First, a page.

- Our days have very little pattern – that’s one of both the attractions and the downsides of being a journalist. My paper publishes once a week, so I spend all week building up to a Saturday, doing interviews and features and making calls to uncover stories. Saturdays can be incredibly hectic. At worst, I’ll be up at 5am to finish writing features and then travelling somewhere across England to a game, not getting home until midnight. But there are so many wonderful aspects to the job and it’s the life I chose. I never wanted to work 9-5 in an office!

I'd like to ask you about English football in general. There is no doubt that the Premier League teams are no longer as successfull in Europe as they used to be five years ago. What do you think is the reason for such a turn of events and is it going to change anytime soon?

- Teams have stopped paying attention to defending and organisation. At the top end, it’s because of the trend of chasing glamorous signings. For the rest of the league it’s because managers have worked out that it’s easier to stay up by having a team capable of scoring and winning matches – even if it also loses plenty – than it is to survive by being hard to beat and tactically organised. I think all this is a real shame because, for me, good football involves being good in all the departments of the game. Only Chelsea and Manchester City offer this at the moment.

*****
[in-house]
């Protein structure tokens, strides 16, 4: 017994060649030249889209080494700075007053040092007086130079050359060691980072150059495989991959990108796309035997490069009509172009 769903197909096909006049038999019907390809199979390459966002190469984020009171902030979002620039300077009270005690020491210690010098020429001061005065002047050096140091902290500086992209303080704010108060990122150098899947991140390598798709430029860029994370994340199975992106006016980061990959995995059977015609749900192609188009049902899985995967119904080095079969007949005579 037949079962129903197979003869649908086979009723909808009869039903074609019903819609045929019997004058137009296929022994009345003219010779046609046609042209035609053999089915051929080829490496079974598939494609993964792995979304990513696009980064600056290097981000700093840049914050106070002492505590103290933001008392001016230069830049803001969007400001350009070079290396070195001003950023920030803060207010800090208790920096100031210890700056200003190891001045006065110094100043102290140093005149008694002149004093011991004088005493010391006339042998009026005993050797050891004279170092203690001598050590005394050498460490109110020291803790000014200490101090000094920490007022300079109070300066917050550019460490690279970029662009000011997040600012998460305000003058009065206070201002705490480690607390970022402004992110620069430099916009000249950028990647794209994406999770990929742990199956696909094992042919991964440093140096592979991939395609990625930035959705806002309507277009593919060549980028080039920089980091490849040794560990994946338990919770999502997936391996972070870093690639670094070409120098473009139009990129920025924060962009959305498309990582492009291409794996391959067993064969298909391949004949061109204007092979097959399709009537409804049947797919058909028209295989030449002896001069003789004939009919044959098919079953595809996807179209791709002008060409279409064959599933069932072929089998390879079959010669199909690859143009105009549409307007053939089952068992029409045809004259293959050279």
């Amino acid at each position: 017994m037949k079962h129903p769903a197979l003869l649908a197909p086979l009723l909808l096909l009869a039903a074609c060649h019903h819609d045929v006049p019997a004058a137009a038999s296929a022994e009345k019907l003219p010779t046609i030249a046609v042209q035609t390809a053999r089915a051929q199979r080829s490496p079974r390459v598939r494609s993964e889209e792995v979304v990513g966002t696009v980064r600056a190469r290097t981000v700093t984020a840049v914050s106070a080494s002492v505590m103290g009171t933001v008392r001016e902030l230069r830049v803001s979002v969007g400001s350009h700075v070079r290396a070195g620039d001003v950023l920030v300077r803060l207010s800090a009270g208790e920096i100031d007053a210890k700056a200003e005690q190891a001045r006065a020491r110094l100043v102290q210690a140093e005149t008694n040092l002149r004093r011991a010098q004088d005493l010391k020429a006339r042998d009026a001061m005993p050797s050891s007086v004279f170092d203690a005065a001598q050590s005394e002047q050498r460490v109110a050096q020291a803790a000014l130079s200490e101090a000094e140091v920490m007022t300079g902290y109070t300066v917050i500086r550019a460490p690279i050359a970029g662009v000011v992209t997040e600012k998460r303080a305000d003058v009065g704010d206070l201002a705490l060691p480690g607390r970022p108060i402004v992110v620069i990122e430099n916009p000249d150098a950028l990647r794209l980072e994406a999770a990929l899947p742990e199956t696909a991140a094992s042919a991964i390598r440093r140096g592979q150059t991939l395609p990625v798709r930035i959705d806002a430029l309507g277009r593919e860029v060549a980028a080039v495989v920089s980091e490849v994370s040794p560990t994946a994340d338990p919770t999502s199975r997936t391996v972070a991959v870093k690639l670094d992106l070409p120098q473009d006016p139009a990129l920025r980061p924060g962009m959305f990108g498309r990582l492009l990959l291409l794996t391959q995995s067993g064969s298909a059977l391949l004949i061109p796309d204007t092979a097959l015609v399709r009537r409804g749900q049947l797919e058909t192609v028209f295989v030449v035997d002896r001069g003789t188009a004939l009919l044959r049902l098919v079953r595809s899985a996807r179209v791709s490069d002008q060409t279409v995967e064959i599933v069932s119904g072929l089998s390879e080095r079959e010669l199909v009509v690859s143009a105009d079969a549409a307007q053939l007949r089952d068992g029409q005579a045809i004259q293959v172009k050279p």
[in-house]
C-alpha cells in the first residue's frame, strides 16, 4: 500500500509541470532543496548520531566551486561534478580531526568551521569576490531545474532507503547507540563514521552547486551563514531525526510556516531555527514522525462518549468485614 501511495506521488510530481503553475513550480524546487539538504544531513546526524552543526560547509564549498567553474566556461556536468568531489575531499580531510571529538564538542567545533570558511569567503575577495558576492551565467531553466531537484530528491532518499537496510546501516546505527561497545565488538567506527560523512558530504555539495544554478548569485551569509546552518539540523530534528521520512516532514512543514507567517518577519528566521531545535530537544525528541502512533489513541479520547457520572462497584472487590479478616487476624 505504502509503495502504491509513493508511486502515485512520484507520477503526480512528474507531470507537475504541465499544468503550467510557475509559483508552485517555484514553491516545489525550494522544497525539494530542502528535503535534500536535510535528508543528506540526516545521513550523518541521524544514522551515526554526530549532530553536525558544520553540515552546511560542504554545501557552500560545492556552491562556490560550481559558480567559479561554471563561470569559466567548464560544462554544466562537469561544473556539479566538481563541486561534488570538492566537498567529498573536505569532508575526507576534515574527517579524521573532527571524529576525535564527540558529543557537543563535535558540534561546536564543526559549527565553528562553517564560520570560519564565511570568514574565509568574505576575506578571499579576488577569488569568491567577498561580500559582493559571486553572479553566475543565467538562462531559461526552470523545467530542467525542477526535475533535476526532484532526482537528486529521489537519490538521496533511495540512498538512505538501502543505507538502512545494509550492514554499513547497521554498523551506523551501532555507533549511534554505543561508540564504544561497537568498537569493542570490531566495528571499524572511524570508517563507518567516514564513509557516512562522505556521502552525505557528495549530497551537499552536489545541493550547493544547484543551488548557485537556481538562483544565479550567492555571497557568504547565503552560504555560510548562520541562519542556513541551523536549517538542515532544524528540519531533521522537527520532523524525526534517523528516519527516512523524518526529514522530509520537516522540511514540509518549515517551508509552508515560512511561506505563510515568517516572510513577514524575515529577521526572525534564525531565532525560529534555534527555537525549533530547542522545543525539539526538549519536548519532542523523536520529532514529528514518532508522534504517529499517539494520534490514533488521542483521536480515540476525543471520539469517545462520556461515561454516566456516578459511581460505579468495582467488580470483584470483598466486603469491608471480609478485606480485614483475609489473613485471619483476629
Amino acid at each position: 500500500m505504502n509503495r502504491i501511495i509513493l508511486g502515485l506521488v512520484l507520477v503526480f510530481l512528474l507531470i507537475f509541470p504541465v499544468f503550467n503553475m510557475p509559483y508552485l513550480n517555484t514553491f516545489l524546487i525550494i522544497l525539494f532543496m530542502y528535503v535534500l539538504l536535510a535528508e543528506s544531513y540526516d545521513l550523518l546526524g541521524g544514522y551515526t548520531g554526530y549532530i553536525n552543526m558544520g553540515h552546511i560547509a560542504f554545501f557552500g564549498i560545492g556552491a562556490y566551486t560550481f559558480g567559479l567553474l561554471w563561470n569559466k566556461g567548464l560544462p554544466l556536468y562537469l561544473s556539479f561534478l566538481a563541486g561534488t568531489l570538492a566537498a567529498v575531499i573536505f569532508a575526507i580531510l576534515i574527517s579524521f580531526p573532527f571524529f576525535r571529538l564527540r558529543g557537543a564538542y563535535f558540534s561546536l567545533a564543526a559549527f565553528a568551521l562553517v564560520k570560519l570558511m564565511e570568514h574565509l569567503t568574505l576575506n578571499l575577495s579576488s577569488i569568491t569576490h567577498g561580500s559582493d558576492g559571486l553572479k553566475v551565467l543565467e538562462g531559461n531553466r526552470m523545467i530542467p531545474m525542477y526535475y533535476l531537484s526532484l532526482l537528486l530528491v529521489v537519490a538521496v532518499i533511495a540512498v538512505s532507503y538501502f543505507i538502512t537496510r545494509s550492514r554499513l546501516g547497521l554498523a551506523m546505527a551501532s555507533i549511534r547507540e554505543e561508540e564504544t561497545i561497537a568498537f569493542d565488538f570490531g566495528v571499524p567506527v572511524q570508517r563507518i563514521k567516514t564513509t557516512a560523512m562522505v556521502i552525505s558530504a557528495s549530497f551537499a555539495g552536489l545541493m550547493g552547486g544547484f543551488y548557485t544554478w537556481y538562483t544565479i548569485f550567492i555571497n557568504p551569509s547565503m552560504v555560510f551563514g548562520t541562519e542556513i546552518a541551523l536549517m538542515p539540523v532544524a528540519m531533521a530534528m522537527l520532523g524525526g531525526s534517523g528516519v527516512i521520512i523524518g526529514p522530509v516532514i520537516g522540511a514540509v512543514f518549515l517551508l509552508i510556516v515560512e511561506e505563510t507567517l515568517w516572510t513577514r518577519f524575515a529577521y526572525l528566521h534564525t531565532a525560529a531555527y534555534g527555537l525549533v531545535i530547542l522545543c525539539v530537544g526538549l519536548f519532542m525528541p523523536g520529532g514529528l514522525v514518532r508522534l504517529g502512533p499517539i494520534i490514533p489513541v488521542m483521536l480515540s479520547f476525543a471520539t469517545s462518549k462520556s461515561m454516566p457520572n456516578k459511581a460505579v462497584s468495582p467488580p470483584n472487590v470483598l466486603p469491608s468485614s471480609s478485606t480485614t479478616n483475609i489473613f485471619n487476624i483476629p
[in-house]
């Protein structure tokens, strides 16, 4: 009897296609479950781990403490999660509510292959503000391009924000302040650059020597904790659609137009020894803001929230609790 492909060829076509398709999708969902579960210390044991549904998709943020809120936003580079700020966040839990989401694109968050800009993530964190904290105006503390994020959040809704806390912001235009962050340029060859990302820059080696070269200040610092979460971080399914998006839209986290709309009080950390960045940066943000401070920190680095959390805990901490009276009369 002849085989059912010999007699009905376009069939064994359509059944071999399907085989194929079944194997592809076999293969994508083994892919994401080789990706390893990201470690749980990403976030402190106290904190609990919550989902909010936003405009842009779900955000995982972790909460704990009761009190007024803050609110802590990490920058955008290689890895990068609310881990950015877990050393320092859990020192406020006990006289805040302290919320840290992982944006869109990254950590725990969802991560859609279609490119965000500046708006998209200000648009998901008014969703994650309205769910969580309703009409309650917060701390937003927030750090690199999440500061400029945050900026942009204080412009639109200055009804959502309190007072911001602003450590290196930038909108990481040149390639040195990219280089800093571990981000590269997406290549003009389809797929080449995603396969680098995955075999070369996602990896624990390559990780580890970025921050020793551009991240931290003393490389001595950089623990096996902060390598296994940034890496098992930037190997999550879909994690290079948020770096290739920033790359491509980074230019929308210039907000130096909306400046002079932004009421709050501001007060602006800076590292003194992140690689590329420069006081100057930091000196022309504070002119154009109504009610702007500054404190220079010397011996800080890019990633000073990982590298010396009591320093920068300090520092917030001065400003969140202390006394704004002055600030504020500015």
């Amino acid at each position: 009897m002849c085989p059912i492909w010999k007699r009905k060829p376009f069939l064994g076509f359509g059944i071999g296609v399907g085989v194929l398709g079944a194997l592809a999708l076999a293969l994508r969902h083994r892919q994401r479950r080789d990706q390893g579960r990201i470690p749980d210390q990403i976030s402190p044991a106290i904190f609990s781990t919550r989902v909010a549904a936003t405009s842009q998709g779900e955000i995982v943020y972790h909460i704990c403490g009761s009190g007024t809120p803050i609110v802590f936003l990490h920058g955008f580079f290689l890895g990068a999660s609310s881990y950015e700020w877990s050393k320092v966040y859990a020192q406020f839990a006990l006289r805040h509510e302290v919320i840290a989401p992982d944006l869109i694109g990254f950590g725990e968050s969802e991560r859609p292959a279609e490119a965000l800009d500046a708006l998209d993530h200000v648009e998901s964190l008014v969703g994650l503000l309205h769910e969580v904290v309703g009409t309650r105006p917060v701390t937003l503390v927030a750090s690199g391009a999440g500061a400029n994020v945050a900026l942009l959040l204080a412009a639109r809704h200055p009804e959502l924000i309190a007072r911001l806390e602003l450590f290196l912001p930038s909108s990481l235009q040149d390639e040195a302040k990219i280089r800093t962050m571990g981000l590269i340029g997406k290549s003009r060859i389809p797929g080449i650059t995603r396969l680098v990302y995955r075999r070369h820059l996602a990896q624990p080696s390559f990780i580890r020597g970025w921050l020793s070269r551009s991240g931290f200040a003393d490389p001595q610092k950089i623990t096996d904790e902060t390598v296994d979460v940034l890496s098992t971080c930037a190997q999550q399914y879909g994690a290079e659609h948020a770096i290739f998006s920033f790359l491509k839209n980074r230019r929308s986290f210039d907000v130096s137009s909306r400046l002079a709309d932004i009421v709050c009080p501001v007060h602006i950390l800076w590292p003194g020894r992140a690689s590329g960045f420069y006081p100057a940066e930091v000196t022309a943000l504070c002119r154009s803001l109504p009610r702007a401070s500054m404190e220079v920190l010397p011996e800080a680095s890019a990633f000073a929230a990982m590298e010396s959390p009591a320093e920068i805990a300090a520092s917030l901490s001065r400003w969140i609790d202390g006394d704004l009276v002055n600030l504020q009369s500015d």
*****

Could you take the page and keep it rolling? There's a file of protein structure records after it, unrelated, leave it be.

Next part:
If you could pick eleven players to your team who played at Old Trafford in the last 15 years who would you pick?

- 15 years? That’s a nice question because this is my 14th year of working in English football and covering Manchester United (I was in Scotland before).

Okay, the team would be:

Van Der Sar - Gary Neville, Nemanja Vidic, Rio Ferdinand, Patrice Evra - Paul Scholes, Michael Carrick - Cristiano Ronaldo, Wayne Rooney, Ryan Giggs - Ruud Van Nistelrooy

The two main players to miss out here are Keane and Beckham. Both brilliant, but I didn’t see them in their primes. If it was a team of the last 20 years they’d be in, no question.

Wykop